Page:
Kow Jin Tua Chu Lang

(Version in Hokkien)

Kow Jin Tua Chu Lang

Bo Jin Gua Bin Lang

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(Version in English)

Dogs only recognises their master

Not outsiders

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About this rhyme/saying:~

This rhyme/saying speaks of loyalty and futility in trying to convince others to your viewpoint when they have their own mindset and believe which may also be guided by what their superior wanted them to carry out.

The author/owner has compiled for record, a collection of early Hokkien sayings, proverbs, rhymes and ditties to capture the essence and spirit of his hoi polloi, a community originating from the southern province of Fujian, China where individuals climbed aboard bum boats, crossing the South China Sea to settle in faraway lands to escape the brewing civil unrest and a way out from hardship carrying along with them in their journey, nothing except their trademark ponytails and their beliefs, very much rooted in Confucianism. These ditties retell their story and their lifestyle way back then so that the younger generation can gain an insight and foothold to their origin..

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Sim Ho Lang O Lo

(Version in Hokkien)

Sim Ho

Lang O Lo

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(Version in English)

A good heart

Wins praises from others

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About this rhyme/saying:~

This rhyme/saying praises people who possesses good traits. They will be well respected.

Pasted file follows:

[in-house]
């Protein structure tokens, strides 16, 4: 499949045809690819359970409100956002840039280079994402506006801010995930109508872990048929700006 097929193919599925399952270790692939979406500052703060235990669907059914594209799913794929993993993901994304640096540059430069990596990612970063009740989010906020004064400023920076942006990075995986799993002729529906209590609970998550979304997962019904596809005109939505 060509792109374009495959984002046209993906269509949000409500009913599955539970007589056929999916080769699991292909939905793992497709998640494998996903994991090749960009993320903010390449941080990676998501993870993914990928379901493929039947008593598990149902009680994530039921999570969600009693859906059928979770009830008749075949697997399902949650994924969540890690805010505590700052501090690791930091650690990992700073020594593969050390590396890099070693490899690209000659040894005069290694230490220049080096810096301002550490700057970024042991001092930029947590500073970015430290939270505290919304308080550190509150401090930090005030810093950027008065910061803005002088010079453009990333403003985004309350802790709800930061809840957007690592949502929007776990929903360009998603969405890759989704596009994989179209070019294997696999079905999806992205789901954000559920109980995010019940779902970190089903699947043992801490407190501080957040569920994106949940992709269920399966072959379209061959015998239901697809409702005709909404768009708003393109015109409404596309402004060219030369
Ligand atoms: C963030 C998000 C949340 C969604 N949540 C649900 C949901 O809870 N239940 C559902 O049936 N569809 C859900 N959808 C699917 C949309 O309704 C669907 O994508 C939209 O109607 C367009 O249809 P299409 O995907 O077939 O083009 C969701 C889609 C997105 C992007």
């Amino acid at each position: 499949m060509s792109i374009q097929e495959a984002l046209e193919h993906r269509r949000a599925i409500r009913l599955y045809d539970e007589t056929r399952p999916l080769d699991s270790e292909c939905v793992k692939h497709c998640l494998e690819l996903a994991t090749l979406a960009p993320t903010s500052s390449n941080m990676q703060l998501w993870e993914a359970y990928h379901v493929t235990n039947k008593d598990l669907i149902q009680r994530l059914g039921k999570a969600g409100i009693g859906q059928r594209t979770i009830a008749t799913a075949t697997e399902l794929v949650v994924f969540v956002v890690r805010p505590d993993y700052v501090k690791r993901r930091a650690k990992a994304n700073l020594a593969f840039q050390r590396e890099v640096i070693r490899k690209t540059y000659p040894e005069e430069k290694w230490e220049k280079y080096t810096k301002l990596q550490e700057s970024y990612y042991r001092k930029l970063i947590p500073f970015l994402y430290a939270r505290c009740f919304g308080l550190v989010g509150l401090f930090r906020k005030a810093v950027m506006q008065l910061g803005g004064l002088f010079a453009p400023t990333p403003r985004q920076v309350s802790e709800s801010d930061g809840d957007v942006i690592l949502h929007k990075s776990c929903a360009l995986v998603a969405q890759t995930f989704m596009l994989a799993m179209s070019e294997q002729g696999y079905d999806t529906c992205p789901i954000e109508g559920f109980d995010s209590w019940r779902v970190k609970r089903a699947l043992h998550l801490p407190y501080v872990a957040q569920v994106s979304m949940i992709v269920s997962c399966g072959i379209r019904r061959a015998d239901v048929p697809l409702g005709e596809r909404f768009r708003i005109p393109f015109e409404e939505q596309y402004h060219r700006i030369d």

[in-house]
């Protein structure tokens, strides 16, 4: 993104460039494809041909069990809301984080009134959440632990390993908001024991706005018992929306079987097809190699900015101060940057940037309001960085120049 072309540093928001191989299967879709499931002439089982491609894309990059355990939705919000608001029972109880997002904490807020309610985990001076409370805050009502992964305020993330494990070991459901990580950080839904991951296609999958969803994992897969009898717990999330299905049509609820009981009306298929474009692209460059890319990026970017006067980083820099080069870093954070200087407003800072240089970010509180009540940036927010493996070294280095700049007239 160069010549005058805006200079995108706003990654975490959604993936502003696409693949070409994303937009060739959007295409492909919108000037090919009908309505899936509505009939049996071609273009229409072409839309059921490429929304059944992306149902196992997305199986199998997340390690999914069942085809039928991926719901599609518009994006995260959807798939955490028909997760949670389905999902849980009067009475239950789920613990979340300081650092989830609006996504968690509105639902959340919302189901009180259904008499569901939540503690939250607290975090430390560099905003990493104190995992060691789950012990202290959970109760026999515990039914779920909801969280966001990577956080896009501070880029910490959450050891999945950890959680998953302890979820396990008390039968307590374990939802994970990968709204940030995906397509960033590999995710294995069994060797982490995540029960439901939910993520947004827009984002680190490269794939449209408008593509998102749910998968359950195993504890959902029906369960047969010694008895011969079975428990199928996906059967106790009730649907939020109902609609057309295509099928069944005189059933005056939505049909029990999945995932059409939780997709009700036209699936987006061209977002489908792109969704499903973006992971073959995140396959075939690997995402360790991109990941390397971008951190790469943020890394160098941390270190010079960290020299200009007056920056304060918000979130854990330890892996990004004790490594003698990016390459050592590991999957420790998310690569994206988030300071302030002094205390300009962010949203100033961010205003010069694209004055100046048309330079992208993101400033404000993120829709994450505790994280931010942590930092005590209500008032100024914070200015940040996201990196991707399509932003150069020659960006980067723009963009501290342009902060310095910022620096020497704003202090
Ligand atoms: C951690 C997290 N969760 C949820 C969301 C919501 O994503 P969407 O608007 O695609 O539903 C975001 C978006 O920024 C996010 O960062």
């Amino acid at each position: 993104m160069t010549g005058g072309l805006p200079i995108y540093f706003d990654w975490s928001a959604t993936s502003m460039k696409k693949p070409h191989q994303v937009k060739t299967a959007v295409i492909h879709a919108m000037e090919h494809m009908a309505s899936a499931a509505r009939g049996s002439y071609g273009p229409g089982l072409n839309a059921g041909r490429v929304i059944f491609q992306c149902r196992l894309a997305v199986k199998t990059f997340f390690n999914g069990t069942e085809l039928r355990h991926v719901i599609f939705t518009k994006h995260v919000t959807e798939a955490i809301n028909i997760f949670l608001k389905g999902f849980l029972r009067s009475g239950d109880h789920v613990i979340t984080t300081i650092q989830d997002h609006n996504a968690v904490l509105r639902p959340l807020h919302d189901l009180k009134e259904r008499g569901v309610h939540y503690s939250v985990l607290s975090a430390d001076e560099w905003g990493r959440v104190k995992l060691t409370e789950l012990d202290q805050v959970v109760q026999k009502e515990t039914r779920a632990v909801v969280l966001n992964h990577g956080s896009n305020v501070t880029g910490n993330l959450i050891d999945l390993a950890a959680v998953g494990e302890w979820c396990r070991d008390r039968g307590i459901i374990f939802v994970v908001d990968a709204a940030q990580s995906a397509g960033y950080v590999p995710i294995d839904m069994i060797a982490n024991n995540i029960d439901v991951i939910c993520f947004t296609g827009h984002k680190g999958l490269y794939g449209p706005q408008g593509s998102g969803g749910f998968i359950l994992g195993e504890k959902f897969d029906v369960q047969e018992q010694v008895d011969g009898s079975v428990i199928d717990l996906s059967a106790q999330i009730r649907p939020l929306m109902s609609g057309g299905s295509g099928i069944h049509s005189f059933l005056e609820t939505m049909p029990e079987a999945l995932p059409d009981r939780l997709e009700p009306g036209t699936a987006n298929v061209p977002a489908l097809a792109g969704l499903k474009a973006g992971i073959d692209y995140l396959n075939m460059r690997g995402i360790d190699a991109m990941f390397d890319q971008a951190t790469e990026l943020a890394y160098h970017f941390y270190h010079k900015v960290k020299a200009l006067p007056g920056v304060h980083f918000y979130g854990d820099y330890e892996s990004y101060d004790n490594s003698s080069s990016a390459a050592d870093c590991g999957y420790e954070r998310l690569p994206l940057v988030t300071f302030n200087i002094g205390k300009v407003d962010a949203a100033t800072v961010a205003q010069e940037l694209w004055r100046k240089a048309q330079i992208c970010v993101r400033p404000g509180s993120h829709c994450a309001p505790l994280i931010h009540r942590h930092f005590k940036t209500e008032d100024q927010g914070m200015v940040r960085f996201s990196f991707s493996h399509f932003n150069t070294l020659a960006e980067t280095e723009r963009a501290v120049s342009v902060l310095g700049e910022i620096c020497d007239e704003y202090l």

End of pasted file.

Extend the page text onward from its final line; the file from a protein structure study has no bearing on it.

The author/owner has compiled for record, a collection of early Hokkien sayings, proverbs, rhymes and ditties to capture the essence and spirit of his hoi polloi, a community originating from the southern province of Fujian, China where individuals climbed aboard bum boats, crossing the South China Sea to settle in faraway lands to escape the brewing civil unrest and a way out from hardship carrying along with them in their journey, nothing except their trademark ponytails and their beliefs, very much rooted in Confucianism. These ditties retell their story and their lifestyle way back then so that the younger generation can gain an insight and foothold to their origin..

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Lang Kiam, Lang Kow Kwai

(Version in Hokkien)

Lang Kiam

Ka Looi Sniau Liam

Lang Kow Kwai

Cho Luan Say Kai

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(Version in English)

If a person is miserly

It is because he got too close to money

If a person is a schemer

He will turn the world upside down.

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About this rhyme/saying:~

This rhyme/saying speaks about two kinds of people. The miser and the schemer. And it implicates the kind of danger and disaster one would be exposed to if one were to co-relate with a schemer than a miser.